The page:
Queen Isabella of France

woman and Queen Consort of England (1308-1327)

Died aged 63

Isabella of France (c. 1295 – 22 August 1358), sometimes described as the She-Wolf of France (French: Louve de France), was Queen of England as the wife of King Edward II, and regent of England from 1327 until 1330. She was the youngest surviving child and only surviving daughter of Philip IV of France and Joan I of Navarre. Isabella was notable in her lifetime for her diplomatic skills, intelligence, and beauty. She overthrew her husband, becoming a "femme fatale" figure in plays and literature over the years, usually portrayed as a beautiful but cruel and manipulative figure. Isabella arrived in England at the age of 12 during a period of growing conflict between the king and the powerful baronial factions. Her new husband was notorious for the patronage he lavished on his favourite, Piers Gaveston, but the queen supported Edward during these early years, forming a working relationship with Piers and using her relationship with the French monarchy to bolster her own authority and power. After the death of Gaveston at the hands of the barons in 1312, however, Edward later turned to a new favourite, Hugh Despenser the Younger, and attempted to take revenge on the barons, resulting in the Despenser War and a period of internal repression across England. Isabella could not tolerate Hugh Despenser, and by 1325, her marriage to Edward was at a breaking point. Travelling to France on a diplomatic mission, Isabella may have begun an affair with Roger Mortimer, and the two may possibly have agreed at this point to depose Edward and oust the Despenser family. The Queen returned to England with a small mercenary army in 1326, moving rapidly across England. The King's forces deserted him. Isabella deposed Edward, becoming regent on behalf of her young son, Edward III. Some believe that Isabella then arranged the murder of Edward II. Isabella and Mortimer's regime began to crumble, partly because of her lavish spending, but also because the Queen successfully, but unpopularly, resolved long-running problems such as the war with Scotland. In 1330, aged 18, Edward III forcibly asserted his authority. Mortimer was executed, Isabella's regency was ended and she was imprisoned. Released after two years, she afterward lived in considerable style; though she did not reside at court, she often visited to see her grandchildren.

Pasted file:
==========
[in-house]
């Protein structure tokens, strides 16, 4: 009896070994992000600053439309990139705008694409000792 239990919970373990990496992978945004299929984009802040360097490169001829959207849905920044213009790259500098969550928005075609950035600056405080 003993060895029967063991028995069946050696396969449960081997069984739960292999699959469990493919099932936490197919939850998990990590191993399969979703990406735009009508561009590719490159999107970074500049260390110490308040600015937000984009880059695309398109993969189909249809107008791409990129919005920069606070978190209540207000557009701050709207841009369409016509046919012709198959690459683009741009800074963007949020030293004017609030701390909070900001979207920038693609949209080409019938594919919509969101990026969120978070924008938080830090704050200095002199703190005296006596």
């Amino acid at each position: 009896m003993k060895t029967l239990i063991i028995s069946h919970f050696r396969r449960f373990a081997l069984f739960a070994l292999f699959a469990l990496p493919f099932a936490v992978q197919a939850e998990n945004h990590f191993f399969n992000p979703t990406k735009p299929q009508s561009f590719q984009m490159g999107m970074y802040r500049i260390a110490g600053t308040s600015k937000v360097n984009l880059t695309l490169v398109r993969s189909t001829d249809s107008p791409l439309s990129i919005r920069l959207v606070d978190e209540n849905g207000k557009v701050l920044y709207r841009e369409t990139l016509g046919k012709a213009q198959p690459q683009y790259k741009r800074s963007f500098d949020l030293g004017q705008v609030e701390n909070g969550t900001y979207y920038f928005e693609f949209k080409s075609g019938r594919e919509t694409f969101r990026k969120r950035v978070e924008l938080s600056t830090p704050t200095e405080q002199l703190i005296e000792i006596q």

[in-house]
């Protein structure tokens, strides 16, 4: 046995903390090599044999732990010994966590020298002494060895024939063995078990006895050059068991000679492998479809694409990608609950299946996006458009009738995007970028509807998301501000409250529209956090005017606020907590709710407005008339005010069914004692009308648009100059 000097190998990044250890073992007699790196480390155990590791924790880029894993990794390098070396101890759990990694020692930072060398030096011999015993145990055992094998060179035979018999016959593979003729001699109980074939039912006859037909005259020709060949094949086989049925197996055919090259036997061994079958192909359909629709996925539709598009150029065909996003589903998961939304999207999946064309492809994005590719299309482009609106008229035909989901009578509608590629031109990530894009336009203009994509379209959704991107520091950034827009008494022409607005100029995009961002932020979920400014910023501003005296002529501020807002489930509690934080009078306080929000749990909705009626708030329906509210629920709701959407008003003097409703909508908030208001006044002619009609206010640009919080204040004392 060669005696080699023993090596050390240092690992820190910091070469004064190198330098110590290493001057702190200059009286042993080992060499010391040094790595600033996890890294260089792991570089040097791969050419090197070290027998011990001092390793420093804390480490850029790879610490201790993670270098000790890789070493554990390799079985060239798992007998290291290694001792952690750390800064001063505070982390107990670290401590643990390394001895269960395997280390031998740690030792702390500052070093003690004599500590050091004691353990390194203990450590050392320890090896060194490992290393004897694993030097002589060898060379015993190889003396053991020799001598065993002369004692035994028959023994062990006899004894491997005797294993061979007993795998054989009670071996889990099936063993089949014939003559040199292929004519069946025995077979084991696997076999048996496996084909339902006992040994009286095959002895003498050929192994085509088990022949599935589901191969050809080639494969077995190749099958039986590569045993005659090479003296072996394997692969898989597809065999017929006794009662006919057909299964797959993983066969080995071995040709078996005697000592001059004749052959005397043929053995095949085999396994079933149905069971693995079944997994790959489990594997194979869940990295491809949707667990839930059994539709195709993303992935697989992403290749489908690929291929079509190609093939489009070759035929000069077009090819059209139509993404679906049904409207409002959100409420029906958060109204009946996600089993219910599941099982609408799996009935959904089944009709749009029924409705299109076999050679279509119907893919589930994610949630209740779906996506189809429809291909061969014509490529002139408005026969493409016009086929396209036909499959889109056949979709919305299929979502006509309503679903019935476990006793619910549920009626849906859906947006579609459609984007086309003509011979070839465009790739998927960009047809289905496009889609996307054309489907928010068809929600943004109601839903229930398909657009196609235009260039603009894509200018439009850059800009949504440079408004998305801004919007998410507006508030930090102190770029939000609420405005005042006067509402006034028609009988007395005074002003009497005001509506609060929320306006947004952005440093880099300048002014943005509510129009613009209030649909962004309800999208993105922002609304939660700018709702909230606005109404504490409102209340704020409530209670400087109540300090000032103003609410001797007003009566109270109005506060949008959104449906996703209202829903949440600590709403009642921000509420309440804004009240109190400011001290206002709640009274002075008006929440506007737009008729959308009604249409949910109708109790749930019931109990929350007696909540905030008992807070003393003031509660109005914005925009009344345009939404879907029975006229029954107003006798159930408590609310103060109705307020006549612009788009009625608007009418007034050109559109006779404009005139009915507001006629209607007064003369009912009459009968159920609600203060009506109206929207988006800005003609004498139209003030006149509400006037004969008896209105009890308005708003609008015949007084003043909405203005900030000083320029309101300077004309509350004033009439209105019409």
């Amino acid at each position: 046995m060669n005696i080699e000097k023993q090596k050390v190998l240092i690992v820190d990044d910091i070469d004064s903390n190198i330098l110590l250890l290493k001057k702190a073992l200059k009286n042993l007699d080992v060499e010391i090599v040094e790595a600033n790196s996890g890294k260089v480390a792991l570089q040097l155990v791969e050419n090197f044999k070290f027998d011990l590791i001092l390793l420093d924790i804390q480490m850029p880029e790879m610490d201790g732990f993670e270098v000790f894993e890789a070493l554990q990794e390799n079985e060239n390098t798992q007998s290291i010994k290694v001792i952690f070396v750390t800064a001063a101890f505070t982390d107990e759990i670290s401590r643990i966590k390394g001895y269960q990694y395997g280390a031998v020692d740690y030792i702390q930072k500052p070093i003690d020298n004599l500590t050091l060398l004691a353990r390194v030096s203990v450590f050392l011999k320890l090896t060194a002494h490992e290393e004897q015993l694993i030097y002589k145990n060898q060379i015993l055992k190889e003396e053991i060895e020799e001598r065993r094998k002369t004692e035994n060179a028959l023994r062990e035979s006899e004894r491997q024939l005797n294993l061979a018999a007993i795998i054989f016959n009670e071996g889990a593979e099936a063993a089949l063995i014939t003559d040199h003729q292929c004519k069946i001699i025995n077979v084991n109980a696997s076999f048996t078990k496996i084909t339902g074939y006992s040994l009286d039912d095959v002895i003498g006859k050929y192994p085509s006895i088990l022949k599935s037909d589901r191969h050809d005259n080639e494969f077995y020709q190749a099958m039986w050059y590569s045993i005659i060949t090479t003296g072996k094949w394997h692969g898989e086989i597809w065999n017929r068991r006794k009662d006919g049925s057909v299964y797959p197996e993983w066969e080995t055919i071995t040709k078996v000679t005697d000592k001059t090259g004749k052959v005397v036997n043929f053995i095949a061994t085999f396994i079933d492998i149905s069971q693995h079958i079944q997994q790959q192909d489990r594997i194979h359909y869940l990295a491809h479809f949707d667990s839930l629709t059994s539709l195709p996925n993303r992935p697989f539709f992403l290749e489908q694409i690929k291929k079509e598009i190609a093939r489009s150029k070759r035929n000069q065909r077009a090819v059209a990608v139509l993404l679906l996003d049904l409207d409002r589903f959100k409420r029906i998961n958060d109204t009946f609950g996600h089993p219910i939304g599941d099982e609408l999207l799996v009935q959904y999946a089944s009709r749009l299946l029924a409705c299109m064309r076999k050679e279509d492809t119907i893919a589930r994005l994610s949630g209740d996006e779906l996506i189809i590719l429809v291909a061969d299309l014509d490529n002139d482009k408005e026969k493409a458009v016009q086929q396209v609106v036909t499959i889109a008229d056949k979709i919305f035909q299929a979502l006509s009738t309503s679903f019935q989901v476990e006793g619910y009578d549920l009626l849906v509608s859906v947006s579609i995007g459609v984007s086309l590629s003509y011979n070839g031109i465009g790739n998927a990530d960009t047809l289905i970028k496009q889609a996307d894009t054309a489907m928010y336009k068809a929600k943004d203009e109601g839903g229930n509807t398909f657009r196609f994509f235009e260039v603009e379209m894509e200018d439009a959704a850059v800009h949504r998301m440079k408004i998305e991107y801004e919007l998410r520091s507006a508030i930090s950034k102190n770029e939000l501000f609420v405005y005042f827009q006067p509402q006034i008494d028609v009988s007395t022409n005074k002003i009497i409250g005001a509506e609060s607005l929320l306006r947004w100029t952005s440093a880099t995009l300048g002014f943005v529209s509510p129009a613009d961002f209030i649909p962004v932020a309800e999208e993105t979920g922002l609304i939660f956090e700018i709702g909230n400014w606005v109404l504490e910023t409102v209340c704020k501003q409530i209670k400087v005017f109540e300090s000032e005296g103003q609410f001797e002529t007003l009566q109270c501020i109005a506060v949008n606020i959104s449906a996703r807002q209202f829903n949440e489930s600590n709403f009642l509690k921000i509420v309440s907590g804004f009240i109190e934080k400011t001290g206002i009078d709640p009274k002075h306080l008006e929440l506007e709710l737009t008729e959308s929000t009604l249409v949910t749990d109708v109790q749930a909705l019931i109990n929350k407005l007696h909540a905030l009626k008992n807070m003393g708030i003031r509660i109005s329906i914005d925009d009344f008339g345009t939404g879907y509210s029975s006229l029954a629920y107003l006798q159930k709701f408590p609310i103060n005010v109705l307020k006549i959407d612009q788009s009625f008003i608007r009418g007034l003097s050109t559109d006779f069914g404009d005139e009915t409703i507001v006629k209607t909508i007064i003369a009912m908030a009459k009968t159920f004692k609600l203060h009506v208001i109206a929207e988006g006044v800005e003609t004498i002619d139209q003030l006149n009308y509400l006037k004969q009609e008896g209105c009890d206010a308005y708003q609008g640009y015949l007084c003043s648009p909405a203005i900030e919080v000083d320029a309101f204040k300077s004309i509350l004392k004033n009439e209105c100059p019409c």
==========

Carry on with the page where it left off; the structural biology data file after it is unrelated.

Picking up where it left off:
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Commemorated on 2 plaques

The Collegiate and Parish Church of St. John the Baptist This church was founded in 1344 by Queen Isabella widow of King Edward II, on land called 'Babblake' and was granted by her to the Guild of St. John the Baptist. It was to be served by two chaplains from the 'College of Bablake'. Those priests were to say a daily mass for, the repose of the soul of her late husband King Edward II, her son King Edward III, her daughter in law Queen Phiippa, her grandson Edward the Black Prince and members of the Guild of St. John. The building was consecrated on 2nd May 1350 to God and St. John the Baptist. By the time of the dissolution of the Guilds in 1548, the church was closed and given to the Mayor of the Corporation. During the time of the Commonwealth (1642-1660), the church was used as a prison for Royalist soldiers captured at the Battle of Preston. As the sympathies of the citizens of Coventry lay with the Parliamentarians, they gave the Royalist prisoners a hostile reception giving rise to the saying 'sent to Coventry', meaning that someone is ignored or treated coldly. After many years lying empty, occasionally being used to hold markets and as a stretch yard for dyed cloth, the Corporation agreed to reopen the church as a place of worship. It was created a Parish Church on 24th July 1734. Today the church serves the spiritual and other needs of this community and the city.

St. John the Baptist Parish Church, Corporation Street, Coventry, United Kingdom where they founded (1344)

Cheylesmore Manor House A manor house at Cheylesmore is first mentioned in the year 1250. In 1320 it passed to Queen Isabella. wife of Edward II. and from her to her grandson, the Black Prince. In 1385 the royal manor was enclosed within the city walls, then under construction. In the 16th century Leland wrote, "the King has a palace at Coventry now somewhat in ruin. The great hall was said to be down. In 1661 its other buildings were repaired by Sir Robert Townsend. In 1738 a weaver asked permission to make a tenement of one of them! In 1955 most of the South wing, which had become a range of industrial top-shops, was demolished. In 1965 Coventry Corporation undertook restoration of the gatehouse and the surviving bays of the north and South wings. The work. completed in 1968. revealed important historical features. For example. the south wing probably belongs to the original manor house of the 13th century: the ogee-headed doorway (on right) is an original entrance into the manor grounds from the Grey-Friars Monastery of which only the church steeple still stands: the open timber roofs had scarcely been altered since they were built; and of the original framework enough had survived to assure authentic restoration.

Coventry Register Office, Manor House Drive, Coventry, United Kingdom where they owned (1320-1358)